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Wednesday, November 26, 2008

Advent Conspiracy

The other day while at work I had a serious craving for chocolate. (no I'm not pregnant - just being a typical woman) I debated with myself on whether to indulge in this craving or not. The debate didn't last long and I succumbed. It was meant to be I tell you, because when I got to the drug store chocolate bars were on a special 3 for @2. Of course I had to buy three. Remarkably I only ate one - that day, I polished off the other two over the next days!
I've been trying so hard to be healthy lately but the last week has been a battle, and I'm not winning. Food is just too good and sometimes resisting junk food is more than I can handle.

Here's something that's been on my mind lately:
As Christmas is quickly approaching so does the bombardment of all the activities and events associated with it: parties, banquets, decorating, church programs, and gift buying are beginning to occupy my thoughts. I enjoy all aspects of the season but they do make life busy and if I'm not careful - stressful.
Gift giving is often my top stress stimulator as I attempt to find time to seek out the perfect items for my friends and family. As a Christian I believe that the focus of Christmas is celebrating our Saviour's birth. While that is true for us, exchanging gifts has also become very special and important with my family. It's not that we're materialistic, it's just that there is something neat about the process of gift giving and receiving that supersedes the worldly end of it. We enjoy buying for each other, congregating together as a family and with friends, and seeing the excitement as each gift is opened. My parents have always done a great job of giving us awesome gifts without extravagant expense. We consistently provide each other with lists of what we want and generally stick to those lists so as to make shopping easier and not end up with unwanted/unneeded items. We never spend a lot of money since there hasn't been much to spend and when there was/is perhaps a little extra my parents set an example of chosing to save it for things like holidays.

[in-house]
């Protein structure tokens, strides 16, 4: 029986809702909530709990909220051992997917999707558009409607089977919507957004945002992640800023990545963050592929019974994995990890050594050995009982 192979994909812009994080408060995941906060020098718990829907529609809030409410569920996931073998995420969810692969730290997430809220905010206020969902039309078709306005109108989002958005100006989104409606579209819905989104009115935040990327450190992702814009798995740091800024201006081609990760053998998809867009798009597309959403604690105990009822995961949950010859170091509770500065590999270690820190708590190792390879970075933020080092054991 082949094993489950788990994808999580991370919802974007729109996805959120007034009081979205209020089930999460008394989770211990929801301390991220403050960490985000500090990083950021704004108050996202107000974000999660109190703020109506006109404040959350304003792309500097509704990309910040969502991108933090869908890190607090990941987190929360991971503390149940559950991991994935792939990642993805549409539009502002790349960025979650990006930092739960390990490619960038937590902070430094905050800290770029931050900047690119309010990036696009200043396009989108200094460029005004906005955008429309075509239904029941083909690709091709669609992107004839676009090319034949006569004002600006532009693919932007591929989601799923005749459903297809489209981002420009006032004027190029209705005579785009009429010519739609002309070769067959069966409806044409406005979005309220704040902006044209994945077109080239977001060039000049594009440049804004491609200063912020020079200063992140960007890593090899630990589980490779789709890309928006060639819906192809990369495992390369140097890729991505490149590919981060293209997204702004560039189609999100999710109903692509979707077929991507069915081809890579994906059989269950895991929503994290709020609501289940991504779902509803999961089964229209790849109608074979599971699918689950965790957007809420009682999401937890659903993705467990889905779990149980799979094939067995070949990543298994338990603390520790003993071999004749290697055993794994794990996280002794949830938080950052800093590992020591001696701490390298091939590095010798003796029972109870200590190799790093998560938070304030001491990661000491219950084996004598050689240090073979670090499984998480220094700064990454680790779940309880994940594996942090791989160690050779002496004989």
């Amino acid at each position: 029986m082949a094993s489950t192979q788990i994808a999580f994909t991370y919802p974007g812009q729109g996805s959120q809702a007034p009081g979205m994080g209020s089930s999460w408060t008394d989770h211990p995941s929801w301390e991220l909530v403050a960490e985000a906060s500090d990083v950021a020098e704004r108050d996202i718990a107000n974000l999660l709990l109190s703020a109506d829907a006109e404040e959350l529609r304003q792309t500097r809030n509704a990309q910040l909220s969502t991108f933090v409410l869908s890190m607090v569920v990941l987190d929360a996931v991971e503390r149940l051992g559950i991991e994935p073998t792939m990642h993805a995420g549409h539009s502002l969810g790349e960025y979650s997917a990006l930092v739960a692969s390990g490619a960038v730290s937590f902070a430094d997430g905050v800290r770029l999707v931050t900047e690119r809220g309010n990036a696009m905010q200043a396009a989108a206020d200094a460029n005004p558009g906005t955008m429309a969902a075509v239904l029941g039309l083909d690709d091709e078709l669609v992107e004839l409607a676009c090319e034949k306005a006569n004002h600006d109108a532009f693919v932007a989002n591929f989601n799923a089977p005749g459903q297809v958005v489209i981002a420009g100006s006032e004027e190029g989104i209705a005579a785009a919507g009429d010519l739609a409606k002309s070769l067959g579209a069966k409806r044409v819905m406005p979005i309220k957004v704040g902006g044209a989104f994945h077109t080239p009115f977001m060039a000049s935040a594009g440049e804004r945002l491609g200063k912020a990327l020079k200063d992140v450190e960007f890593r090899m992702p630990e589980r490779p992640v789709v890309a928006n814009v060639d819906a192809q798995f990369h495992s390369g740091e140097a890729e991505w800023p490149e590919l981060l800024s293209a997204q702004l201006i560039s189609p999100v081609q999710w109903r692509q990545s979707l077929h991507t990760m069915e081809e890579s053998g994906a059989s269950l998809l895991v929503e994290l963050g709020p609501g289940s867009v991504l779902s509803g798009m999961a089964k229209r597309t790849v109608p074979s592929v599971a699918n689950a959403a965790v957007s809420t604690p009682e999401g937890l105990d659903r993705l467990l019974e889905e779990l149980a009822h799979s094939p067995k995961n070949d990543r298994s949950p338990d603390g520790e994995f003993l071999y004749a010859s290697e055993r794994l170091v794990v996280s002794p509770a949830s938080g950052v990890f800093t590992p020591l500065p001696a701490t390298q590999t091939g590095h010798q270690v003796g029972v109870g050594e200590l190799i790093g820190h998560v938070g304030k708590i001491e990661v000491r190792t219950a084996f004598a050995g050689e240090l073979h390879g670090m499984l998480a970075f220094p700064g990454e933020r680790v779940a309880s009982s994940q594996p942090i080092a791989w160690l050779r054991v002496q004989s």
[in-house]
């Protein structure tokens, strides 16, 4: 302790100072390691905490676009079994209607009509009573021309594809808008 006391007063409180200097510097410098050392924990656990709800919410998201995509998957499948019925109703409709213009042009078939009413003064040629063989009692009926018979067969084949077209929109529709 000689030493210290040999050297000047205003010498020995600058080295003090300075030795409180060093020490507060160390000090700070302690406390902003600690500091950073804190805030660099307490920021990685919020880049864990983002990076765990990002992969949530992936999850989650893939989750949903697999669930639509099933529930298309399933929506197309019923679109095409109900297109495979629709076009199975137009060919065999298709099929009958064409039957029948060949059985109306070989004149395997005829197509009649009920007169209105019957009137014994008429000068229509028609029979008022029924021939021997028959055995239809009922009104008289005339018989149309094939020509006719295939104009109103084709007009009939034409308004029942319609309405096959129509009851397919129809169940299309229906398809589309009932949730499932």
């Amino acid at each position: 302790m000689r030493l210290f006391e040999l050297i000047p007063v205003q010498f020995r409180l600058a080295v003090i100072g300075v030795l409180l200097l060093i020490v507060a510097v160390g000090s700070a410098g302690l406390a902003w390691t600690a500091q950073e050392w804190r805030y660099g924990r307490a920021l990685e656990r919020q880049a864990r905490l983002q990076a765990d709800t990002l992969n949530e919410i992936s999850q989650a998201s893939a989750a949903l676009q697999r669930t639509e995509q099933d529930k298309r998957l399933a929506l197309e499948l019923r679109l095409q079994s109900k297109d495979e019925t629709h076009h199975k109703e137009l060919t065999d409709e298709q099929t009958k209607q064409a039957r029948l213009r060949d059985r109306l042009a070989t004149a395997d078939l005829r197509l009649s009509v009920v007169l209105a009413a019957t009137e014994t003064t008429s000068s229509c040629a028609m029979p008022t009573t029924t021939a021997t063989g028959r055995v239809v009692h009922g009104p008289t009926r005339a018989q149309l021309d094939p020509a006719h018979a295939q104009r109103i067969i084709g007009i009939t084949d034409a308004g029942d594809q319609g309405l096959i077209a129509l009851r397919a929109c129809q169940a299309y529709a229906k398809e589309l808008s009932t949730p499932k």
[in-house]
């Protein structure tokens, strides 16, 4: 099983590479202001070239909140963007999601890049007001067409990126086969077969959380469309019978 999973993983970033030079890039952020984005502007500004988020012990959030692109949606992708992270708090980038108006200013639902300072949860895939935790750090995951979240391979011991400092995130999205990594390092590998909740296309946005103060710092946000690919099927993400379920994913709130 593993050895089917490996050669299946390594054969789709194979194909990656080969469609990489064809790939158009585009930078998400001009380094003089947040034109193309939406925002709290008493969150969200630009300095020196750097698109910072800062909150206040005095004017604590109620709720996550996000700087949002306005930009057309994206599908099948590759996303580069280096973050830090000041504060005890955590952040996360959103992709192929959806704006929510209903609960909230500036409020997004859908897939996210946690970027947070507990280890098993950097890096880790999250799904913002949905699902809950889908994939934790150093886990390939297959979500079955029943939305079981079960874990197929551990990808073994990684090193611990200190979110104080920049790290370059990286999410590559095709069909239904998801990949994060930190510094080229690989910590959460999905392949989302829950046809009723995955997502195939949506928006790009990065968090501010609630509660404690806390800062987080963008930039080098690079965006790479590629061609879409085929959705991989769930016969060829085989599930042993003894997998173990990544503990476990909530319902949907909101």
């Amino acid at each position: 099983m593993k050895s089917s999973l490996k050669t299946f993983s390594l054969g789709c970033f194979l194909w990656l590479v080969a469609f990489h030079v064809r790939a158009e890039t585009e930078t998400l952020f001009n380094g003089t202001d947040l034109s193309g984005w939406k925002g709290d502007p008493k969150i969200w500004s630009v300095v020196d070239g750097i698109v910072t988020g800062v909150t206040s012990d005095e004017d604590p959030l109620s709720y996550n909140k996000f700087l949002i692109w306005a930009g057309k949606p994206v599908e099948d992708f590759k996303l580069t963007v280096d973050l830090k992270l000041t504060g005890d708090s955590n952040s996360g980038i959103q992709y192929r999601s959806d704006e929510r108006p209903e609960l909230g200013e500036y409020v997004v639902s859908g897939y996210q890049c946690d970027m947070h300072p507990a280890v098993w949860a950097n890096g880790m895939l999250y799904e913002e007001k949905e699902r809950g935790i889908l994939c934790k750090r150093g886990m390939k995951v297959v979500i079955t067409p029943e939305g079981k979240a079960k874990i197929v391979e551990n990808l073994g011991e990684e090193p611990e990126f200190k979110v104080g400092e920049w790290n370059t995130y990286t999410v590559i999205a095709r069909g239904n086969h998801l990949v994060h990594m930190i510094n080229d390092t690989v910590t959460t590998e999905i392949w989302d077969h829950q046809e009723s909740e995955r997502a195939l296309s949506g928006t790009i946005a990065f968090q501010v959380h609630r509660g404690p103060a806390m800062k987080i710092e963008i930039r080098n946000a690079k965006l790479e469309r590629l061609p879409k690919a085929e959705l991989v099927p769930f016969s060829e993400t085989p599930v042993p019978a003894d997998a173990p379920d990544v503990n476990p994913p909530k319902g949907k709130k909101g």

A struggle for me is that Trevor was raised differently in that gifts and somewhat Christmas itself were really "no big deal". His family did exchange gifts but did them all on Christmas Eve so Christmas day was often boring for him. (He's told me of stories such as he and a friend driving around in a rental car and using it to push a dumpster off of a loading dock behind a mall.) Not that his family didn't value Christmas or think it special - I've celebrated some very nice Christmases with them, it was just very low-key. Since meeting me Trevor has took a hold of our enthusiasm and joined in with our boisturous Christmas antics; my family is a little crazy and craziness can be infectious. Comparitively, I find his family still very...oh I don't know what word to use, not uninterested but there's not as much zeal as I'm used to. Last year his entire family travelled to his parents (his sister from New York included) and when discussing gifts beforehand his sister suggested just making donations instead. I don't have a problem with that except that it came across as "can't be bothered to do anything else." Recently I also saw a facebook comment of how she hated shopping in relation to Christmas gifts. Trevor's brother only gave us our 2007 gift this past July! This year his parents have flat out told us they don't want anything. When they send gifts they are very conscious of mailing costs and keep the gifts small and minimal and send mostly money. Money is great, don't get me wrong, but at times it feels somewhat like a cop out. Trevor's mom once told me that she doesn't like lists because she prefers the surprise element. To me that just increases the stress level and risks of useless, unappreciated gifts. Although Trevor doesn't say much I sense that he's a little disappointed with the situation.

For me when I shop for gifts I'm thinking about the people I'm buying for. These are people I love and for me the process is about remembering them and who they are and wanting to give them something nice as an expression of that. By telling me not to buy them something I feel robbed of that experience. That's probably why it bothers me when his family doesn't want to do gifts because it's so personal for me and I think it should be for everyone. I have a dear friend who faithfully sends me a box every Christmas. She fills it with all sorts of neat items like candles, ornaments, lip gloss, funky socks, and pens. No item costs much but I know she has taken the time to find these items and I believe she enjoys doing so. That makes me feel special. I try to respect Trevor's family in this for who they are and I love and appreciate them. Yet I still have a really hard time with the gift issue and don't know what to do about it.

Another perspective: Our church is promoting something called Advent Conspiracy. Please check out this link and watch the video. It really affected me how obsessed with 'things' we've become her in North America when people in other areas of the world are dying due to a simple lack of clean water. I like how it doesn't say not to buy gifts but buy less and donate more.

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